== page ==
Fluctuations over time
In our new study, we returned to the North American populations we evaluated five years prior. However, this time around we mapped 100-bp paired-end reads from pooled population samples. (These data relate to Alan Bergland’s larger exploration of spatial and temporal variation in D. melanogaster, described here on arXiv.) We called each of the discrete polymorphisms within the complex indel polymorphism—SNPs or small indels—individually. Some of those discrete polymorphisms distinguish between the InRshort and InRlong alleles, and they confirm that the clines persist in North America.We reasoned that alleles prevalent in high-latitude, cold climates might be selected for in the winter, and alleles prevalent in low-latitude, warm climates might be selected for in the summer. We examined a Pennsylvania population at multiple timepoints over three years and saw dramatic fluctuations in allele frequency (changes of approximately 20%) for discrete polymorphisms associated with InRshort and InRlong. As predicted, the “winter” and “summer” alleles were those common at high and low latitudes, respectively.However, the polymorphisms that showed the most dramatic fluctuations over seasonal time were not necessarily those with the strongest clines in frequency across geographical space. We suggest that aspects of demography and selection probably vary between seasonal and geographical environments, even in the face of apparently similar climatic pressures.

A question of pleiotropy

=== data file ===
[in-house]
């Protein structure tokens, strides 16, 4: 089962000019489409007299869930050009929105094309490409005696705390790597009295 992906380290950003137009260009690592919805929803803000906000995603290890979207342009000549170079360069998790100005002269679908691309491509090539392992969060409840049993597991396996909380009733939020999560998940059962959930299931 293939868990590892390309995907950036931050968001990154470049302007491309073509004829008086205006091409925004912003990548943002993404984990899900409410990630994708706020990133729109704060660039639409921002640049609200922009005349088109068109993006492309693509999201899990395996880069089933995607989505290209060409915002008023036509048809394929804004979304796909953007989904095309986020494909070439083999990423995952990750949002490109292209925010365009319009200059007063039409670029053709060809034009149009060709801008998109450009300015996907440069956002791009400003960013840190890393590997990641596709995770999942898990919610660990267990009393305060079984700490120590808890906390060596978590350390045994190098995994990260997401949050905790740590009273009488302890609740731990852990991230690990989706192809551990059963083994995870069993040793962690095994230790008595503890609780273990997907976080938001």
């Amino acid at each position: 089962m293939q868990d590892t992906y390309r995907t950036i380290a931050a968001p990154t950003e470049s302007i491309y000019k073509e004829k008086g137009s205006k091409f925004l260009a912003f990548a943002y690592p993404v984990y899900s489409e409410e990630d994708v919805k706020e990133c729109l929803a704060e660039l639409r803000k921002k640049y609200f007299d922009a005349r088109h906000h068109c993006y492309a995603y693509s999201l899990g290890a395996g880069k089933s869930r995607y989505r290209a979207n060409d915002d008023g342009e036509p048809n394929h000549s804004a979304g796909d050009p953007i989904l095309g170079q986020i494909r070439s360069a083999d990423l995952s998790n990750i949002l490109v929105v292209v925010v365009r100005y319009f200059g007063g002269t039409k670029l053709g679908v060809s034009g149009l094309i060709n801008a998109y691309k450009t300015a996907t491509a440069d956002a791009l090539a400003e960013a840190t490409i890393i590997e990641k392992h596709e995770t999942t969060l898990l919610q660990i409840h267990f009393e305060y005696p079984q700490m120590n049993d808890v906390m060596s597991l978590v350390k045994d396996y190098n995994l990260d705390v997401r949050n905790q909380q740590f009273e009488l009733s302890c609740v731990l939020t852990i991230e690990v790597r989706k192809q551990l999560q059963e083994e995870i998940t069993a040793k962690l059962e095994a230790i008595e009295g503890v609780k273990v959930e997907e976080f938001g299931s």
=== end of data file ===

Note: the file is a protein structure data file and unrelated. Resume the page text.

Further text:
A longstanding question in the field of life history evolution is whether single alleles affect multiple traits at once (pleiotropy) or affect traits individually but reside near each other (linkage). The question itself arises from the observation, made many times over, that life history traits are typically correlated. For example, long-lived individuals often show reduced reproductive fitness. Longevity is also often positively correlated with the ability to tolerate stress. Do the same genetic variants encode multiple trait phenotypes?We assayed our InRshort and InRlong test lines for multiple phenotypes: fecundity, development time, body size and allometry, body weight and lipid content, tolerance for multiple stresses, and lifespan. We used the test lines described above, a replicate set of InRshort and InRlong lines derived from a second population, and lines in which we measured the effects of InRshort and InRlong in an InRhypomorph mutant background.Our full report can be found in the manuscript, but the take-home message is that InRshort and InRlong are significantly associated with all of the tested traits, in directions predicted by a selection regime favoring fast development time, rapid egg-laying, and high heat tolerance in warm climates, and resistance to cold and starvation stresses in cold climates. The InRshort allele was also associated with increased lifespan in males, though we do not necessarily expect that lifespan itself is associated with fitness.In conclusion, our results implicate insulin signaling as a major mediator of life history adaptation in D. melanogaster, and suggest that tradeoffs can be explained by extensive pleiotropy at a single locus.